Most experts consider economic development to be the dominant factor influencing urban politics. They point to the importance of the finance and real estate industries, the need to improve the tax base, and the push to create jobs. Bruce F. Berg maintains that there are three forces which are equally important in New York City politics:
- Economic development.
- The city’s relationships with the state and the federal governments, which influence taxation, revenue, and public policy responsibilities.
- New York City’s racial and ethnic diversity, resulting in calls for representation, recognition, and equity in the delivery of services.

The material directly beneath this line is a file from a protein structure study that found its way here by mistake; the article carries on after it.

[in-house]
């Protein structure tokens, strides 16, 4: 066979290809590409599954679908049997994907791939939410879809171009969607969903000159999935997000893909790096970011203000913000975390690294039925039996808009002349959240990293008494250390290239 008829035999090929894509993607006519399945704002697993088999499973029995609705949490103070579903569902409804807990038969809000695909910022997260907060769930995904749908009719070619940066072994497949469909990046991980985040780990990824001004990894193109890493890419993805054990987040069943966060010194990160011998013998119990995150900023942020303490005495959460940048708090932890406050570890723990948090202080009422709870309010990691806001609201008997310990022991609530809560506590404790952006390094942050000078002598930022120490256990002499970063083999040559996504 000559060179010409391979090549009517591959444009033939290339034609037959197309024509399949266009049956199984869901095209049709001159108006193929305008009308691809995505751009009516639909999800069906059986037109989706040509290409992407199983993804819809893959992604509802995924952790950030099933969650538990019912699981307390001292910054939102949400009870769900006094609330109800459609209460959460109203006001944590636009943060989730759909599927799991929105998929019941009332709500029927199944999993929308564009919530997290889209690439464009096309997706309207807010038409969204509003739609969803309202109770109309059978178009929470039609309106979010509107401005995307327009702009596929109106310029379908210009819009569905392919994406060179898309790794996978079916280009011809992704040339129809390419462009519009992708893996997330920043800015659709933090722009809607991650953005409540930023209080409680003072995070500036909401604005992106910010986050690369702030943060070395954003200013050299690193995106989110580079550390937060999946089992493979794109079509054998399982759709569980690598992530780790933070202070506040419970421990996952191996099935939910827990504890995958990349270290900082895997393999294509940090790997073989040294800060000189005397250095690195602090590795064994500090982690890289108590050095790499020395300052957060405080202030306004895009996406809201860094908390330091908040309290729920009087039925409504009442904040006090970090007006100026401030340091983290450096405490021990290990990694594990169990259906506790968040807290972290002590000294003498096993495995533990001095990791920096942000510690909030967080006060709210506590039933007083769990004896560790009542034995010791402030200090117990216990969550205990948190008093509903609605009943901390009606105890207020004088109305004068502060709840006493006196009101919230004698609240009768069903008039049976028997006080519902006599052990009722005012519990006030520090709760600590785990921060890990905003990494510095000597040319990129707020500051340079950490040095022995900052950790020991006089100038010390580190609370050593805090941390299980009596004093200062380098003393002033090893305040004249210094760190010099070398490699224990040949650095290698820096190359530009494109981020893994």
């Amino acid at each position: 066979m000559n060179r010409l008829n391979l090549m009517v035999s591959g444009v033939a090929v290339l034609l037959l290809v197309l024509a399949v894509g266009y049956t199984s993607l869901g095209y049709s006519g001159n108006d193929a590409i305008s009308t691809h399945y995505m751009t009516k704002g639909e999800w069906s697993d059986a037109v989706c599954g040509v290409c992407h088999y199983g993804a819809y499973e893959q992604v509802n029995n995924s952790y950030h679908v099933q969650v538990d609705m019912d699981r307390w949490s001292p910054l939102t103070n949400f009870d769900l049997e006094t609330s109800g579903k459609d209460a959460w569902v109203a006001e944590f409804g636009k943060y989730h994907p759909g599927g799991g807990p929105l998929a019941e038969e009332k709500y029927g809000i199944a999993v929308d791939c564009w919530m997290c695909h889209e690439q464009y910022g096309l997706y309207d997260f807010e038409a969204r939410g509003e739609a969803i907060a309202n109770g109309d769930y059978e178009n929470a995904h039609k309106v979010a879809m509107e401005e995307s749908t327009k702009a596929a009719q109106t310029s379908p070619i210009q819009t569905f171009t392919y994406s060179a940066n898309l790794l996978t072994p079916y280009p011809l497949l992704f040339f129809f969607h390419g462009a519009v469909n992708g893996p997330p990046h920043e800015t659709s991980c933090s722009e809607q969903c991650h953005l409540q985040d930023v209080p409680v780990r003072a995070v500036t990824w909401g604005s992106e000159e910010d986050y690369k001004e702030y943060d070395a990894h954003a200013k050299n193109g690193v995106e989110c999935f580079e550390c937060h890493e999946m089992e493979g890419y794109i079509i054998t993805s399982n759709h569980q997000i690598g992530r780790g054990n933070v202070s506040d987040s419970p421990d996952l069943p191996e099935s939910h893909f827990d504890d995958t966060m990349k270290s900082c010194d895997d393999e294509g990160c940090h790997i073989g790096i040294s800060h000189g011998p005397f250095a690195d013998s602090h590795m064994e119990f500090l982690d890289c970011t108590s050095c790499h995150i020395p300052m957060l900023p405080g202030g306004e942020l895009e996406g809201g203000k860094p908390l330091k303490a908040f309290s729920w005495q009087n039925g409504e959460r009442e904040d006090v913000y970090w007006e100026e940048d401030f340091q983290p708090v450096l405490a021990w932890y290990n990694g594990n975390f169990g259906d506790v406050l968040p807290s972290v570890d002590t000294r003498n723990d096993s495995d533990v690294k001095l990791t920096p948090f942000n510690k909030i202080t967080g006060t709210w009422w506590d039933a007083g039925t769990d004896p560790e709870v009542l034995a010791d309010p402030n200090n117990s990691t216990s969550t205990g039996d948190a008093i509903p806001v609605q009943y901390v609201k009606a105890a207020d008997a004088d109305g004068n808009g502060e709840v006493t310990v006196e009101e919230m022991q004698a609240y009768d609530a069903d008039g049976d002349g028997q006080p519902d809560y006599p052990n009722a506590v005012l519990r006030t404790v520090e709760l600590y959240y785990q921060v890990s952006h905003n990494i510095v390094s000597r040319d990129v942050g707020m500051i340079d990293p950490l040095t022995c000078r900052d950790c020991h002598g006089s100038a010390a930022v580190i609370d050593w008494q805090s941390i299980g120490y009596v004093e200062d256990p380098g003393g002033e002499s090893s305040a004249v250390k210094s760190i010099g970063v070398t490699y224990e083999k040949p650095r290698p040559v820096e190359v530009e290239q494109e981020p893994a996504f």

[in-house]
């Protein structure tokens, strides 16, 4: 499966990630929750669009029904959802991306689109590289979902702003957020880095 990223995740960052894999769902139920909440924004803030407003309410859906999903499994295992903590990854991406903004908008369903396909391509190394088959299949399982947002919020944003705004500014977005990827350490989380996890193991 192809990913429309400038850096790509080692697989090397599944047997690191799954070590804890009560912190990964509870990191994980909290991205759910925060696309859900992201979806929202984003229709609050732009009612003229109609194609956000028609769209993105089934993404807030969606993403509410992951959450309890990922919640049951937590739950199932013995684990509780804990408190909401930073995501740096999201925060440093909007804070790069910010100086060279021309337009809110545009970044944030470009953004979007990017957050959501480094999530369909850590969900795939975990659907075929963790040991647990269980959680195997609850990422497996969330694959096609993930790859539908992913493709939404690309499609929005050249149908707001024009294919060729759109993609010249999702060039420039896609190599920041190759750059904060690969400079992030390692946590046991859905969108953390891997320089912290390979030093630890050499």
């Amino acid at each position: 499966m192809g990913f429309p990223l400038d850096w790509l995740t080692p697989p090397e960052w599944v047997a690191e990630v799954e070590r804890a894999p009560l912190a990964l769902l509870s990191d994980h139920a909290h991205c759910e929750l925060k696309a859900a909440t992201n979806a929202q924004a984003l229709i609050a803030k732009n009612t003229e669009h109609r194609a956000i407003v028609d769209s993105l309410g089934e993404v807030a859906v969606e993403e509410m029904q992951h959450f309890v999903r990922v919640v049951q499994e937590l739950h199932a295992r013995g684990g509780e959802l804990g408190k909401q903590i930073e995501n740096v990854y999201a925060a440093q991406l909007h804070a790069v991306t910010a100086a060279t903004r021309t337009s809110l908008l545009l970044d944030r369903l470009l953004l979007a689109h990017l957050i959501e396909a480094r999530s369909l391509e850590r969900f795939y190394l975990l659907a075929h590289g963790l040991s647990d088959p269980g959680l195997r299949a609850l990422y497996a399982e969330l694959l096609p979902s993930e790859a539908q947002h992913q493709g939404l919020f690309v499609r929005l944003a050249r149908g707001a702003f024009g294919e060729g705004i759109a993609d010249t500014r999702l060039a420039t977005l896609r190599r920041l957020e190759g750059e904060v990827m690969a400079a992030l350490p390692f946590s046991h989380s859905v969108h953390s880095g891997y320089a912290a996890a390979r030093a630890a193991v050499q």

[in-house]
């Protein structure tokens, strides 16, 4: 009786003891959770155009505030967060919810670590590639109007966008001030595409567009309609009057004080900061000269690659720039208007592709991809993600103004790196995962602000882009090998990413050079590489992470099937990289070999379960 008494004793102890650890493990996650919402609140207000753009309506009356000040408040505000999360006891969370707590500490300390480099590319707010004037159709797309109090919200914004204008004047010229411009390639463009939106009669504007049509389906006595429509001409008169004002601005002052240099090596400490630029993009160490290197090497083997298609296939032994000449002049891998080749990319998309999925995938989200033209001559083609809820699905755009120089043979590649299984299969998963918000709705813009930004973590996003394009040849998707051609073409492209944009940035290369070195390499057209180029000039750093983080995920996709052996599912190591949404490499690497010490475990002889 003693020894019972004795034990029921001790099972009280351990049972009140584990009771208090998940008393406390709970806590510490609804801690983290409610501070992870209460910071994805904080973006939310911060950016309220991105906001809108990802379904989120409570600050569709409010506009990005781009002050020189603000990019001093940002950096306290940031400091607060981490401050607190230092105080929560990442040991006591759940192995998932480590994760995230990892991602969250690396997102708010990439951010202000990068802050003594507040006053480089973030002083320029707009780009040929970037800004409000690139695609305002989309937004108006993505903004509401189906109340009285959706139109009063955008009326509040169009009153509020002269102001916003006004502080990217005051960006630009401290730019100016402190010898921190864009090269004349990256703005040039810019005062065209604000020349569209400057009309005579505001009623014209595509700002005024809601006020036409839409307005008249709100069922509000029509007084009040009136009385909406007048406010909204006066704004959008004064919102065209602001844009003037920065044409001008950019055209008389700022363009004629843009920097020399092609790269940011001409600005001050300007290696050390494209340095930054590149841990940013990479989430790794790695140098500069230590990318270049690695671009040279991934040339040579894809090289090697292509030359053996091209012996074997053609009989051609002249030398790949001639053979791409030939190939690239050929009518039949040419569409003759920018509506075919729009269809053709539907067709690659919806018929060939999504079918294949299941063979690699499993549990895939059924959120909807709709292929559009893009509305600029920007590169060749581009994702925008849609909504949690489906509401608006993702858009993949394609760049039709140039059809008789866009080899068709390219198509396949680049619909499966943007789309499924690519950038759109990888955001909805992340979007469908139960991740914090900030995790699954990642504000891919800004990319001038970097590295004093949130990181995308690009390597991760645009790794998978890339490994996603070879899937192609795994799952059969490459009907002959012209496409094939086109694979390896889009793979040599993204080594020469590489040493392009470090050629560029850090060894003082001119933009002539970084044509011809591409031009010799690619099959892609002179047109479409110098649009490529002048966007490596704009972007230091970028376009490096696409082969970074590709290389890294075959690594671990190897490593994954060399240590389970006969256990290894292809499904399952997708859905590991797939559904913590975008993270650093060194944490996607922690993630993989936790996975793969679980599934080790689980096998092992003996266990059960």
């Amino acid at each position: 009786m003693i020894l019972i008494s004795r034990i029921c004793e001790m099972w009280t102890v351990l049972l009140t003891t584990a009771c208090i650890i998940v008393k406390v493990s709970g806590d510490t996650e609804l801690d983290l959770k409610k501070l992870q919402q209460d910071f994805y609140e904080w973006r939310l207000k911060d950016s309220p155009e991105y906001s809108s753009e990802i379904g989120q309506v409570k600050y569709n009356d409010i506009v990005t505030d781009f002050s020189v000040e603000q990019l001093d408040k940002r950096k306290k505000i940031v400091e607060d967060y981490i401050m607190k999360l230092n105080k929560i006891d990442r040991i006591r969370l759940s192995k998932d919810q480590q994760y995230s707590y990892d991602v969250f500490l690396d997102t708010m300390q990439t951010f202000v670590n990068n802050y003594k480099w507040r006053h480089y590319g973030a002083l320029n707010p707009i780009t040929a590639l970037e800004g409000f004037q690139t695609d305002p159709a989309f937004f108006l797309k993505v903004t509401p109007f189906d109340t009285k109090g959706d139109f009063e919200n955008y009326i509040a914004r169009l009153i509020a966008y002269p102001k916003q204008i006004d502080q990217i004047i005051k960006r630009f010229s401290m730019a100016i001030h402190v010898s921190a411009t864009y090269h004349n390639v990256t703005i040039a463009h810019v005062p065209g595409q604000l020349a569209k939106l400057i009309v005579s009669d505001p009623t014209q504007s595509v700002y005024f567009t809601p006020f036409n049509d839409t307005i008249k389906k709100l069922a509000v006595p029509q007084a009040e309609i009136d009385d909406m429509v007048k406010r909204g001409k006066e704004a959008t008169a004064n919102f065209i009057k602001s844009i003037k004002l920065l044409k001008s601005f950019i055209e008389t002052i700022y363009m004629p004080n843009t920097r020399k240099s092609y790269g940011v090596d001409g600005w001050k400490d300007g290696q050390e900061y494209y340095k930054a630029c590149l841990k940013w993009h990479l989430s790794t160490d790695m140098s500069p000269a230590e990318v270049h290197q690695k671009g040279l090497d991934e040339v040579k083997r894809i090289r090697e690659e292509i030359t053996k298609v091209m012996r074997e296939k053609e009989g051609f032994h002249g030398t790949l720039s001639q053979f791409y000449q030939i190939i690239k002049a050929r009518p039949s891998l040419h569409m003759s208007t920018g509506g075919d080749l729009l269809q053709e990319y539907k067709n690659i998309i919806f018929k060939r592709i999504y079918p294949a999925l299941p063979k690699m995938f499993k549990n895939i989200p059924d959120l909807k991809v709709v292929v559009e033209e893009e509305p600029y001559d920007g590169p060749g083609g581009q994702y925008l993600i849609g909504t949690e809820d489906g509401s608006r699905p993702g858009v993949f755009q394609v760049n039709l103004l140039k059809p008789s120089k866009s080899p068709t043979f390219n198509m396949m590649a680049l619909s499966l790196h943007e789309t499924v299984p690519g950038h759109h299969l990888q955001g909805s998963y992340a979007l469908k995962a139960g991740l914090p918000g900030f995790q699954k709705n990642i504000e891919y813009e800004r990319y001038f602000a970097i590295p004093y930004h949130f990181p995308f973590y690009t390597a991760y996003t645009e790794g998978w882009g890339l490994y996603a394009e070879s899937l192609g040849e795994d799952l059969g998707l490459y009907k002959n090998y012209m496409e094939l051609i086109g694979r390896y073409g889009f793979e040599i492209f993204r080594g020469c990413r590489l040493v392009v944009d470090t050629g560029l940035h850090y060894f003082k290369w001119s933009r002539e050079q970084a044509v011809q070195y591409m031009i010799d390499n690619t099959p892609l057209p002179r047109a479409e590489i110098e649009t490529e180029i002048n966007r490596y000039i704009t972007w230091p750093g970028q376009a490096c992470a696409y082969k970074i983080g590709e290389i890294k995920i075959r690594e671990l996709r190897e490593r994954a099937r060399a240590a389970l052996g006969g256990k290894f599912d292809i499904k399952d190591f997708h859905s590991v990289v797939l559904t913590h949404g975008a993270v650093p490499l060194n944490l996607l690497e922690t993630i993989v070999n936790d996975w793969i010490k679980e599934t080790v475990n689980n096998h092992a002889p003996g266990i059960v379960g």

Berg’s focus is on all three forces, as well as the interplay among them. Along the way, Berg covers a range of topics, including the Dinkins, Giuliani, and Bloomberg administrations; the battles over sports arenas; party politics; rising immigrant groups and the role of their leaders; changes to the city’s charter; and New York City politics in the post-9/11 era.
An engaging look at the complex nature of urban politics, this book is the only one of its kind to offer a comprehensive narrative of the challenges, frustrations, and successes of New York’s governing institutions, and their prospects for meeting the city’s long-term needs.